In NHANES study, urinary monohydroxylated metabolites of PAHs were measured in approximately one-third subsample of all participants 6 years and older in the six NHANES cycles. Ten urinary PAHs were measured, including two naphthalene metabolites (1-napthalene, 2-napthalene), three fluorene metabolites (2-fluorene, 3-fluorene, 9-fluorene), four phenanthrene metabolites (1-phenanthrene, 2-phenanthrene, 3-phenanthrene, 4-phenanthrene), and one pyrene metabolite (1-pyrene). In addition to the ten individual PAHs, we created four other variables: the sum of the molar mass of all PAH metabolites, total naphthalene metabolites, total phenanthrene metabolites, and total phenanthrene metabolites, respectively. Of note, the number of PAHs measured in each NHANES cycle varied: it was nine in 2001–2002, ten in 2003–2004/2005–2006/2011–2012, and six in 2013–2014/2015–2016 cycles. We included PAHs measured in at least two survey cycles to ensure a reasonable sample size.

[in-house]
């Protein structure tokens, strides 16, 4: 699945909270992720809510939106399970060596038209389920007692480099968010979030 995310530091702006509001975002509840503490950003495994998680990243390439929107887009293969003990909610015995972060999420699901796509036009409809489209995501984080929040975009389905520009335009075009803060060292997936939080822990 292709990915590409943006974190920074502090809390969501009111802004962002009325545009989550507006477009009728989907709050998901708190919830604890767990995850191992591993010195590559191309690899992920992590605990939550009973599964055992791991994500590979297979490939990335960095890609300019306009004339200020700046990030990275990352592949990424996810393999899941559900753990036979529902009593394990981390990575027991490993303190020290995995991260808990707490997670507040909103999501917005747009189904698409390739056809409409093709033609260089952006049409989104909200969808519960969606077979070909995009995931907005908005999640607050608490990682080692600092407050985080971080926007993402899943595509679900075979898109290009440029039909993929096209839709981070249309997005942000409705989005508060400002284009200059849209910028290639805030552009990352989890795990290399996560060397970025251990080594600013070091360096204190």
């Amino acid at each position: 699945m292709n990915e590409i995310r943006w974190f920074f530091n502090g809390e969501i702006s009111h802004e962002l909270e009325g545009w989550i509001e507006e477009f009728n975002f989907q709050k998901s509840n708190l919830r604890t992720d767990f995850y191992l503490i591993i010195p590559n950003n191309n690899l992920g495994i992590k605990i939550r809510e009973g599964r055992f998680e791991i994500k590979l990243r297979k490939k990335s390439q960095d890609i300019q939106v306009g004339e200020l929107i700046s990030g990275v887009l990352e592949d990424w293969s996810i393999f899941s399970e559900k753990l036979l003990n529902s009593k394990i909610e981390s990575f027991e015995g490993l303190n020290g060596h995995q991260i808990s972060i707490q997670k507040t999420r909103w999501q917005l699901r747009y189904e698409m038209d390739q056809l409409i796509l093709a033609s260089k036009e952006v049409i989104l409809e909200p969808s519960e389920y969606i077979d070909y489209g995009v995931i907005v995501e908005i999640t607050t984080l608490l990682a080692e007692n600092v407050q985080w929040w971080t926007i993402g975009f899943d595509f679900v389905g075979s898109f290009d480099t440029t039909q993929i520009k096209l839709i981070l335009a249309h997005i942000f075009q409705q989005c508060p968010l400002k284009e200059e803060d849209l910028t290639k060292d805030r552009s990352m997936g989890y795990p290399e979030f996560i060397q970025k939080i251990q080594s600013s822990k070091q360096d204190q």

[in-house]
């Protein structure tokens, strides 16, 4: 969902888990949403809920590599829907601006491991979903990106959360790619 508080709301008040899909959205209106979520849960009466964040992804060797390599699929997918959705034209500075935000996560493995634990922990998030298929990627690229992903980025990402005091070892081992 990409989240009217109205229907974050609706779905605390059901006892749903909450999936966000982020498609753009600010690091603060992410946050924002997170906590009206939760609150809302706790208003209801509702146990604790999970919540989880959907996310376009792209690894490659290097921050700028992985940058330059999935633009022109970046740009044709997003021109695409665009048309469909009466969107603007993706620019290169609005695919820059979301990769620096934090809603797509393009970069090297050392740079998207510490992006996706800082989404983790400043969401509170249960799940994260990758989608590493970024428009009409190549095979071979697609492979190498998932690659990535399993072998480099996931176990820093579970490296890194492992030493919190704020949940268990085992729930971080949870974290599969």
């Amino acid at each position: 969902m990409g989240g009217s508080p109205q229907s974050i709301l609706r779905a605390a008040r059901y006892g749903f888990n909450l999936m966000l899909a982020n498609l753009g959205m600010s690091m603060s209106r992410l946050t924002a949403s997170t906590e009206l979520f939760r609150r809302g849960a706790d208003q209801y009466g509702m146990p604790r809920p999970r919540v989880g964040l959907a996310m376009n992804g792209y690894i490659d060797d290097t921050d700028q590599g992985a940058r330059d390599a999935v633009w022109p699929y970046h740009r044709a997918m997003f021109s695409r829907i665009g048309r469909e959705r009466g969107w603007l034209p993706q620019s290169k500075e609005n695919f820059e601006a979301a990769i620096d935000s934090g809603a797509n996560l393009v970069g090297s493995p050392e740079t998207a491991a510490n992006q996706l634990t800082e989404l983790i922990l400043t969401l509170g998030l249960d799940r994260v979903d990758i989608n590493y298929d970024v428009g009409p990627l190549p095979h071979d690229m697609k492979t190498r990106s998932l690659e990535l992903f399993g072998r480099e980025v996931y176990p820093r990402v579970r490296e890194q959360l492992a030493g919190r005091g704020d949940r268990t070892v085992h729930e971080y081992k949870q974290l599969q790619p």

The detailed procedure of laboratory measurement has been described previously [25]. In brief, PAHs were measured in the single spot urine sample by capillary gas chromatography and high-resolution mass spectrometry. To minimize the variability of urinary PAH levels due to differential dilutions, creatinine-adjusted PAHs (dividing PAH concentrations [nanograms per liter urine] by creatinine concentrations [grams per liter urine]) were used in the current analysis as recommended previously [26]. Most PAHs had a detection rate of > 99%, and the detection rate for 4-phenanthrene and 9-fluorene was 89 and 93%, respectively. The coefficient of variation (CV) of PAH measurements ranged from 5 to 13%.

Dual-energy X-ray absorptiometry (DXA) measurements